By Aidan Elder | Chief sports writer
The GAA’s back-door route isn’t universally adored. Some don’t like it because it detracts from the purity of the All-Ireland.
Others don’t like because it sounds like innuendo for frolics of which God would not approve. For others, your attitude will change depending directly on how fate benefits/hinders your county in any particular season.
It’s a divisive issue and the quarter-finals of the All-Ireland Championship is usually when the narky debate peaks. “You might as well lose in your provincial championship and take the qualifiers option” is one theory often floated for the bigger counties.
Then again, winning your way straight through to the quarter-finals without the worry of being sucker-punched on a wet and windy night in Wicklow also sounds very appealing.
Potential for fatigue rarely mentioned
The benefit of playing a number of games in successive weeks thanks to the qualifiers is cited as a positive, albeit one that overlooks the value of putting a provincial winner’s medal on eBay. You can build up a head of steam, work on improving and get battle-hardened and have Pat Spillane completely write you off nice and early in the Championship. The potential for fatigue and an unfavourable draw are rarely mentioned in this argument.
On the other hand, there’s the provincial winners or – as many refer to them – the ‘sitting ducks’. They may have come out on top in their region, but they go into the last eight on the back of a few idle weeks – weeks that most pundits seem to think were spent eating cake and drinking pints. There may be some advantage to winning your provincial title, but beyond getting to use the county trophy cabinet for 12 months, a lot of pundits can’t seem to think of many.
There’s no doubt that since the arrival of the second chance, a team doesn’t need to be firing on all cylinders from May onwards. With the safety-net of the back-door, ‘Championship intensity’ isn’t a must until the qualifiers, and even then you might get away without it for a couple of rounds. The teams winning the provincial titles aren’t necessarily won by the best team in the area, they’re just the best in June and July. When August rolls around, the picture may have changed drastically.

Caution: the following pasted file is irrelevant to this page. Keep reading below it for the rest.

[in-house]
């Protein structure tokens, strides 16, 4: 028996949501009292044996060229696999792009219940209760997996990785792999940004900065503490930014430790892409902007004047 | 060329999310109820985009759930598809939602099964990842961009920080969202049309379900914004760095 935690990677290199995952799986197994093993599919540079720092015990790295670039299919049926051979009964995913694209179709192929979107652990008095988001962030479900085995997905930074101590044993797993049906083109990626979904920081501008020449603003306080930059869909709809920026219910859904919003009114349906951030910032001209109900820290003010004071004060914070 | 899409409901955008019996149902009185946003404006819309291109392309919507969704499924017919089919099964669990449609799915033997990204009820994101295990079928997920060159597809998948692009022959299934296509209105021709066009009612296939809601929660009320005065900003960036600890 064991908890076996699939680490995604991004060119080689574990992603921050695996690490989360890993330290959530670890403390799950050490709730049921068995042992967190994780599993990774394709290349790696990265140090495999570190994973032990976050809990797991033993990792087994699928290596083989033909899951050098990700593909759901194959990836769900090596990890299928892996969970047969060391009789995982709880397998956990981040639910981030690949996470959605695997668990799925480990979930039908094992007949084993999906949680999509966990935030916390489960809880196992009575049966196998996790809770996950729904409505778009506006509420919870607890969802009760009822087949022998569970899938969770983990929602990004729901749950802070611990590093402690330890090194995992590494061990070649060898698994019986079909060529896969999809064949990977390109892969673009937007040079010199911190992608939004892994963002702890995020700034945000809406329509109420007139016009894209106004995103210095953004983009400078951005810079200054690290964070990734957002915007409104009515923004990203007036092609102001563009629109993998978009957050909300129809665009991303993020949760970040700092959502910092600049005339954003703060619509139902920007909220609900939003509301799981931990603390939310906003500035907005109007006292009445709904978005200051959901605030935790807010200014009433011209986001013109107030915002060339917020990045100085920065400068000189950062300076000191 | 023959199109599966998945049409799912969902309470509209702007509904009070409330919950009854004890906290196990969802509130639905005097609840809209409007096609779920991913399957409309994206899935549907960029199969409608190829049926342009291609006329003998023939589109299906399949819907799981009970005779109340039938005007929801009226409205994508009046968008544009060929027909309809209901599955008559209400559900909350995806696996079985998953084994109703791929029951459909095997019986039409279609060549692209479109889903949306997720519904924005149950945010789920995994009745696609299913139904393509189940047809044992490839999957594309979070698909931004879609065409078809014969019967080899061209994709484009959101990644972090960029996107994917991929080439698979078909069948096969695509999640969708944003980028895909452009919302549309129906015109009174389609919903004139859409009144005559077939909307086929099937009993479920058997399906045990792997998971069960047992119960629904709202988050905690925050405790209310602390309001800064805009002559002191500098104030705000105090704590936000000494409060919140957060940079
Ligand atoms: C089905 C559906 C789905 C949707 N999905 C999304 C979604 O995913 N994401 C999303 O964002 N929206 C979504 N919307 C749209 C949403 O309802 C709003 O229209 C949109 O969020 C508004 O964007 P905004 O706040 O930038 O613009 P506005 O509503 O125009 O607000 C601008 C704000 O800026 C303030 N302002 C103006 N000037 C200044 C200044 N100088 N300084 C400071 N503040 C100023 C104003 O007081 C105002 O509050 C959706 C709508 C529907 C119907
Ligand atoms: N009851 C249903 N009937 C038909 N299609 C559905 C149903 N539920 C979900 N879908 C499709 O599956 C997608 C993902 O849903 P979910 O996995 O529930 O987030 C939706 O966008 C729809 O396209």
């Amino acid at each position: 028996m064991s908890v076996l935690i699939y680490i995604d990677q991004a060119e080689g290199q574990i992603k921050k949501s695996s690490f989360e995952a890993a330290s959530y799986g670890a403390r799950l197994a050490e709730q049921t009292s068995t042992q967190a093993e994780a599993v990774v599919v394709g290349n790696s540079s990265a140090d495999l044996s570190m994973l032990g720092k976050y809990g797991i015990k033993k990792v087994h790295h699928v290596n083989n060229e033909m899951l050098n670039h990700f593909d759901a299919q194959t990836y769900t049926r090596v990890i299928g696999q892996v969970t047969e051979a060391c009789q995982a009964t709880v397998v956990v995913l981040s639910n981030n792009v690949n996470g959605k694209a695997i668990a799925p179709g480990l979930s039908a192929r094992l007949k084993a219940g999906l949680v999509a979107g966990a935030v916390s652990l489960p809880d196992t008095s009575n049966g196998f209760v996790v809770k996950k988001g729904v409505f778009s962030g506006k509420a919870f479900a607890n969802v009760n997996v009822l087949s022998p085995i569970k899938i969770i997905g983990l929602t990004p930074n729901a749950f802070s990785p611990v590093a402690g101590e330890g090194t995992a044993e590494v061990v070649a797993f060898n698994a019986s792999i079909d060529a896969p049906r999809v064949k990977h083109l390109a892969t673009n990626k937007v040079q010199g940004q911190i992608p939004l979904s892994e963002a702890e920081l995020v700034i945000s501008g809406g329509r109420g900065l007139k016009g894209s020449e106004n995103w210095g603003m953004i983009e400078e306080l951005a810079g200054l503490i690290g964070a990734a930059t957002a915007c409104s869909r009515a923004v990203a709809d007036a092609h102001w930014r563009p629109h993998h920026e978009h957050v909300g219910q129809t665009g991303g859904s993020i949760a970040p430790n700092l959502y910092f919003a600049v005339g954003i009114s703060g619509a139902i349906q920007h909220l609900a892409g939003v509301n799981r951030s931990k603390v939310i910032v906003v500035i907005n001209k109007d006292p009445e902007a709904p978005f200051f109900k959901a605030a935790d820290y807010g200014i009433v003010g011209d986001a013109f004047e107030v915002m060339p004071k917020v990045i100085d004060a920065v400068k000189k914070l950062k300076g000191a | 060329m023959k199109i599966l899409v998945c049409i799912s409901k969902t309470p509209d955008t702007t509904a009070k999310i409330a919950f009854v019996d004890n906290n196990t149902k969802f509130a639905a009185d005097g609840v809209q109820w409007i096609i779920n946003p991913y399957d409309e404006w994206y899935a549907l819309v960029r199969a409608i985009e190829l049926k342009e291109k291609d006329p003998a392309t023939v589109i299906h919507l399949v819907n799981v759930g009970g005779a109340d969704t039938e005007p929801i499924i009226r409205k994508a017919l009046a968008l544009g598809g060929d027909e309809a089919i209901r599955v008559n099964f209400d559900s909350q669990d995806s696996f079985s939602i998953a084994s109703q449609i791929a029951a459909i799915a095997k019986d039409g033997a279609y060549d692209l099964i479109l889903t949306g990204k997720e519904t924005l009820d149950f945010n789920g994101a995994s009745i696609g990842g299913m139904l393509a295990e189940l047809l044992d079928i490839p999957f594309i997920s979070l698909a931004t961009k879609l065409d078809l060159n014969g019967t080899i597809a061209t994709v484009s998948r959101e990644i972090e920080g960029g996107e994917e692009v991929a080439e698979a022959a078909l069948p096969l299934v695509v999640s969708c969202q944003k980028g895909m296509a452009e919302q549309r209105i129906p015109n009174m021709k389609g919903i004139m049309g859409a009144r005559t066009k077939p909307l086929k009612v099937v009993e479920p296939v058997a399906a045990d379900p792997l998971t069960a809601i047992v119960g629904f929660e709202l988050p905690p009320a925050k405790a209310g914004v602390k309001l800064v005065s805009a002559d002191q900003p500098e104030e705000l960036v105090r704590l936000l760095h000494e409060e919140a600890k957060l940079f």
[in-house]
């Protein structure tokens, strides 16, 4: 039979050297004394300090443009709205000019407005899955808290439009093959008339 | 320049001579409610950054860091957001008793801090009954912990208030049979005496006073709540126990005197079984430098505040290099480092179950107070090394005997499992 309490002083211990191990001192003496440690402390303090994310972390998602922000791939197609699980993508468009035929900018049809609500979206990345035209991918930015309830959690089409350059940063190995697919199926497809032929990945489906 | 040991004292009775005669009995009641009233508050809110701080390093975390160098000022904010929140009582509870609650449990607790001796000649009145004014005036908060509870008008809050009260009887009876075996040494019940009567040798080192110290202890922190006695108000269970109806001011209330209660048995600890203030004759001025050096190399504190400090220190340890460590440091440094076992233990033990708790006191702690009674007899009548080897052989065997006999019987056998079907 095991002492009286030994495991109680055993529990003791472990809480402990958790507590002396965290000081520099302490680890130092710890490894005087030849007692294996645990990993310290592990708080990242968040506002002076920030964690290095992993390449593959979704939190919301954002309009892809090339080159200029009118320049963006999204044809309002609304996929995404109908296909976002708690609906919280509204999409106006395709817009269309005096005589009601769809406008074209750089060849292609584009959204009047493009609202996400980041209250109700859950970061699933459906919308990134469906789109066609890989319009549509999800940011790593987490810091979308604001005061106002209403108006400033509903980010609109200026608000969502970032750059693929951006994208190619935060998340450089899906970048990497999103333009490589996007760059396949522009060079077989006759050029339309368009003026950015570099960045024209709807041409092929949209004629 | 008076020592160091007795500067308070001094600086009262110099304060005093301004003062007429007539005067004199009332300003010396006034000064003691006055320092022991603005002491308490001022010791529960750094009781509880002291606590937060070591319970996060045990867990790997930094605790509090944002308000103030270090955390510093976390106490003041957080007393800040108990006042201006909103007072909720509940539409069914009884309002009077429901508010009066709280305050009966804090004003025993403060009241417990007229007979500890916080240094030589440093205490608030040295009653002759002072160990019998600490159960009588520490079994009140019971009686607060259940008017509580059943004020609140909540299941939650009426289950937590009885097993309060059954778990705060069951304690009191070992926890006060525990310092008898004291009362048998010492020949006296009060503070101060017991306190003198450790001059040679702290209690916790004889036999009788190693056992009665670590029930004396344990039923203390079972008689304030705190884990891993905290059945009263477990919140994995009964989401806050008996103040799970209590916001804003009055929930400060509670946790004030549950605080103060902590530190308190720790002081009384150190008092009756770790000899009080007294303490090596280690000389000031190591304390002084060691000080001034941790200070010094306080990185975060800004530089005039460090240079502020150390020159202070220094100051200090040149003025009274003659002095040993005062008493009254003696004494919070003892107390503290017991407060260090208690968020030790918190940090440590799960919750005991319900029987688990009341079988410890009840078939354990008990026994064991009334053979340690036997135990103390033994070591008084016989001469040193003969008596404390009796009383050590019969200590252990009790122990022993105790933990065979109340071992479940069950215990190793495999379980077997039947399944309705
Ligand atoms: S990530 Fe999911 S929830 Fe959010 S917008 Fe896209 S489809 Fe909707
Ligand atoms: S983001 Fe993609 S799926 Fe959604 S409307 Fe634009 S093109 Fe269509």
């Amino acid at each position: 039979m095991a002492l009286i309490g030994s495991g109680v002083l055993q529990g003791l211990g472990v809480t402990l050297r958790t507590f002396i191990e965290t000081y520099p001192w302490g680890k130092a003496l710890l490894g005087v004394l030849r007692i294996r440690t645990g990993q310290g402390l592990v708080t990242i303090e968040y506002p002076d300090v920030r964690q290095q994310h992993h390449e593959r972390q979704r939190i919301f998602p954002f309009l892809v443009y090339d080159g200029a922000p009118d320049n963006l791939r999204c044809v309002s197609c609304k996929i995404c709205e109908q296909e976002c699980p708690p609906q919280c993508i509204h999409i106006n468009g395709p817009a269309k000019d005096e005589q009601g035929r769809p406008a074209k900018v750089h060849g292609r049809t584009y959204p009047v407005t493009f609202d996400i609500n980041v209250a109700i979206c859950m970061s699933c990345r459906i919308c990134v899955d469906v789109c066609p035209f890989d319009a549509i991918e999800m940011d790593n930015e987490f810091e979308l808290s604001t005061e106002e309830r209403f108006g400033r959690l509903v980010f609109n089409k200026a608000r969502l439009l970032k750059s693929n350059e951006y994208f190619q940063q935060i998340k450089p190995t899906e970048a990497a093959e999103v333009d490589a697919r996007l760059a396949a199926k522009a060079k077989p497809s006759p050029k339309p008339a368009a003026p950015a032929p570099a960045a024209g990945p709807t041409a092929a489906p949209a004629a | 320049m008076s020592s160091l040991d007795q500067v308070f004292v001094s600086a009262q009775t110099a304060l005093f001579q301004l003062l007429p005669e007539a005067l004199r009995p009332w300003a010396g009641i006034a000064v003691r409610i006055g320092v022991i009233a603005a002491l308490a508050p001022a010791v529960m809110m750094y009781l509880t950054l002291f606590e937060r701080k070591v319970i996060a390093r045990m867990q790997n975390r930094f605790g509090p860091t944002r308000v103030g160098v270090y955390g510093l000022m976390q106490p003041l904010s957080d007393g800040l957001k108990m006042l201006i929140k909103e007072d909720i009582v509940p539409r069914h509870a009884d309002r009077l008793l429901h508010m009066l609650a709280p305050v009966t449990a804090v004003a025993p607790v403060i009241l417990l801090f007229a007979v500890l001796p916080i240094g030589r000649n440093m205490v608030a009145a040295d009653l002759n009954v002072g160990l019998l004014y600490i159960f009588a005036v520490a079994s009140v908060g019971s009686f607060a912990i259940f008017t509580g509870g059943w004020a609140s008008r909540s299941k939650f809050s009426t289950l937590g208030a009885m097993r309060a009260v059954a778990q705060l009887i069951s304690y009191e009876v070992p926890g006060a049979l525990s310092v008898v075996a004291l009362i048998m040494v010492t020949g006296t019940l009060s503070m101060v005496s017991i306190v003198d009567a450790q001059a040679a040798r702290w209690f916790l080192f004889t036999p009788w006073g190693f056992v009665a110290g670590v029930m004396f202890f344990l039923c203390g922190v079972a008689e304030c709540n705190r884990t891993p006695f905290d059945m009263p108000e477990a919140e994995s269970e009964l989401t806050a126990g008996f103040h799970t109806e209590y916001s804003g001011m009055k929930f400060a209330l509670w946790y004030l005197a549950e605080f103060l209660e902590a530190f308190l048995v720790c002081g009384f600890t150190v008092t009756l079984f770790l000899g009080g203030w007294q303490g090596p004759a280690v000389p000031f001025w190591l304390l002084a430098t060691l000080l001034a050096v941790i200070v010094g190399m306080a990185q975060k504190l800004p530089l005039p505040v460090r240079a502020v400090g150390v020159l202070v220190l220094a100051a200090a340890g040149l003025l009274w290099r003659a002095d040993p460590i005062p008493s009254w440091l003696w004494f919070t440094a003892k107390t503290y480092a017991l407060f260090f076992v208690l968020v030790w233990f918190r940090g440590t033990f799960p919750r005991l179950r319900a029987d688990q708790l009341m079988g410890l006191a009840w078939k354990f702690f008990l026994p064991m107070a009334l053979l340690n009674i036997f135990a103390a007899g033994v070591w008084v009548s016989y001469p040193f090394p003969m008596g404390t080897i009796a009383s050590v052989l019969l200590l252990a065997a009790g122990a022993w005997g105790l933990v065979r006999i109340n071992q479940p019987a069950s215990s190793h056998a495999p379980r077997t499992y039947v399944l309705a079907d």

The stats show that since the quarter-finals were first introduced in 2001, the provincial winners have prevailed (including replays were necessary) more often than their opponents from the sudden death route. Just about. As statisticians probably don’t say, it’s the provincial winners who edge it by a squeak. In the 44 quarter-finals we’ve had to date, the team winning their province have gone through to the semi-finals 23 times meaning the qualifiers prolonged their second chance on 21 occasions.
The provincial winner progresses about half the time. There are fluctuations from year to year, but overall, that’s pretty much the split. In 2010, being a provincial winner proved to be as useful as a holiday home in Damascus, with all four of the teams who battled through the qualifiers making the semi-finals. Twelve months later however, it was a dramatically different scenario, with the winners in each of the provinces reaching the final four.
Some guidance for shock potential
A better way of looking at it is examining how the favourites perform at this stage of the championship. There’s a lot to consider when looking at favouritism – the quality of opponents beaten, the effects of the draw, the willingness of a referee to overlook Joe Sheridan throwing the ball into the back of the net, but it does give some guidance as to the potential for a shock.
There are some important things to note. Firstly, being a provincial winner is far from a guarantee of being favourite in the quarter-final. Secondly, the term ‘favourite’ refer a wider variety of options than you see in Paul Galvin’s wardrobe. It can mean a team who are 20/21 narrowly favoured to progress or it can mean 1/100 shots who’ll only be knocked out if the coach driver gets lost around Drumcondra.
With those rather large caveats out of the way, the news is good for this weekend’s favourites. The favourite has been the team to march on to the semi-final 66 per cent of the time. It’s also far from hopeless for the underdogs however as they upset the odds a not inconsiderable 34 per cent of the time.
This weekend, the provincial winners are favourites in three of the four games. Donegal are the exception, but they’re far from being rated as hopeless outsiders to beat a typically enigmatic Kerry side. Dublin, Cork and Mayo are all fancied to progress, but that 52.3 per cent stat gives you the sense at least one of them will get tripped up.
Provincial winners v qualifiers in the last 5 years (winner in italics)
Kerry v Limerick
Dublin v Tyrone
Mayo v Cork
Donegal v Kildare
Roscommon v Cork
Meath v Kildare
Tyrone v Dublin
Kerry v Down
Dublin v Kerry
Mayo v Meath
Cork v Donegal
Tyrone v Kildare
Galway v Kerry
Cork v Kildare
Dublin v Tyrone
Armagh v Wexford
Sligo v Cork
Tyrone v Meath
Dublin v Derry
Kerry v Monaghan